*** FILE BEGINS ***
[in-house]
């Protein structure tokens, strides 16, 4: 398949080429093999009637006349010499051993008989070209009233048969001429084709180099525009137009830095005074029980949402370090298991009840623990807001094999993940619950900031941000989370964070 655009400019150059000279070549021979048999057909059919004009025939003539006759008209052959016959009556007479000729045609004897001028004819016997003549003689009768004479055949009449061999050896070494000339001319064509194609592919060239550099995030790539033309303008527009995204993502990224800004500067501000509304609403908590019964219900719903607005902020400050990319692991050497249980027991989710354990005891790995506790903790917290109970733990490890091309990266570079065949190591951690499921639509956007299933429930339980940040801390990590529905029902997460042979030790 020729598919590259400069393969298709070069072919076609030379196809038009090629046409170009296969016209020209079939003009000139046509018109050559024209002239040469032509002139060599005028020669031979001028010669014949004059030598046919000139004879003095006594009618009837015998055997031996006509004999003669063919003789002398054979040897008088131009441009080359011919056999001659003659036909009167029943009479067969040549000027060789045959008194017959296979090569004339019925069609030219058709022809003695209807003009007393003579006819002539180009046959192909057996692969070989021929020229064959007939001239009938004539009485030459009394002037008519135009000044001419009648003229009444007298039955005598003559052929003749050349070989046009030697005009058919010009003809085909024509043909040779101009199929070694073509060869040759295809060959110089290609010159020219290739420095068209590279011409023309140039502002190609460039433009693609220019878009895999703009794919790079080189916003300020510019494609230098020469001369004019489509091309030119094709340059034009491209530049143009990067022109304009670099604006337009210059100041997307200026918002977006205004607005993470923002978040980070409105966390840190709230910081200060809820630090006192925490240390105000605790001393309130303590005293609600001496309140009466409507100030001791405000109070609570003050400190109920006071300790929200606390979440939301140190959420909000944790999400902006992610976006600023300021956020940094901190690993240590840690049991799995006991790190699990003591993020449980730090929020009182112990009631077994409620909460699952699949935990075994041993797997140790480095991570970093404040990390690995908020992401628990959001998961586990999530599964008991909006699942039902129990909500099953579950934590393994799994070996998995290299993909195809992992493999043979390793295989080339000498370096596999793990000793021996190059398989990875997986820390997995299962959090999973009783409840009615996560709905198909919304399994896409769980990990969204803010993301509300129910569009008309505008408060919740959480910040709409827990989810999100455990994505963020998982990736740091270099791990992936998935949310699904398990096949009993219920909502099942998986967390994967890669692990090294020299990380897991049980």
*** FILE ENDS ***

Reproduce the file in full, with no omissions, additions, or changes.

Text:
[in-house]
């Protein structure tokens, strides 16, 4: 398949080429093999009637006349010499051993008989070209009233048969001429084709180099525009137009830095005074029980949402370090298991009840623990807001094999993940619950900031941000989370964070 655009400019150059000279070549021979048999057909059919004009025939003539006759008209052959016959009556007479000729045609004897001028004819016997003549003689009768004479055949009449061999050896070494000339001319064509194609592919060239550099995030790539033309303008527009995204993502990224800004500067501000509304609403908590019964219900719903607005902020400050990319692991050497249980027991989710354990005891790995506790903790917290109970733990490890091309990266570079065949190591951690499921639509956007299933429930339980940040801390990590529905029902997460042979030790 020729598919590259400069393969298709070069072919076609030379196809038009090629046409170009296969016209020209079939003009000139046509018109050559024209002239040469032509002139060599005028020669031979001028010669014949004059030598046919000139004879003095006594009618009837015998055997031996006509004999003669063919003789002398054979040897008088131009441009080359011919056999001659003659036909009167029943009479067969040549000027060789045959008194017959296979090569004339019925069609030219058709022809003695209807003009007393003579006819002539180009046959192909057996692969070989021929020229064959007939001239009938004539009485030459009394002037008519135009000044001419009648003229009444007298039955005598003559052929003749050349070989046009030697005009058919010009003809085909024509043909040779101009199929070694073509060869040759295809060959110089290609010159020219290739420095068209590279011409023309140039502002190609460039433009693609220019878009895999703009794919790079080189916003300020510019494609230098020469001369004019489509091309030119094709340059034009491209530049143009990067022109304009670099604006337009210059100041997307200026918002977006205004607005993470923002978040980070409105966390840190709230910081200060809820630090006192925490240390105000605790001393309130303590005293609600001496309140009466409507100030001791405000109070609570003050400190109920006071300790929200606390979440939301140190959420909000944790999400902006992610976006600023300021956020940094901190690993240590840690049991799995006991790190699990003591993020449980730090929020009182112990009631077994409620909460699952699949935990075994041993797997140790480095991570970093404040990390690995908020992401628990959001998961586990999530599964008991909006699942039902129990909500099953579950934590393994799994070996998995290299993909195809992992493999043979390793295989080339000498370096596999793990000793021996190059398989990875997986820390997995299962959090999973009783409840009615996560709905198909919304399994896409769980990990969204803010993301509300129910569009008309505008408060919740959480910040709409827990989810999100455990994505963020998982990736740091270099791990992936998935949310699904398990096949009993219920909502099942998986967390994967890669692990090294020299990380897991049980």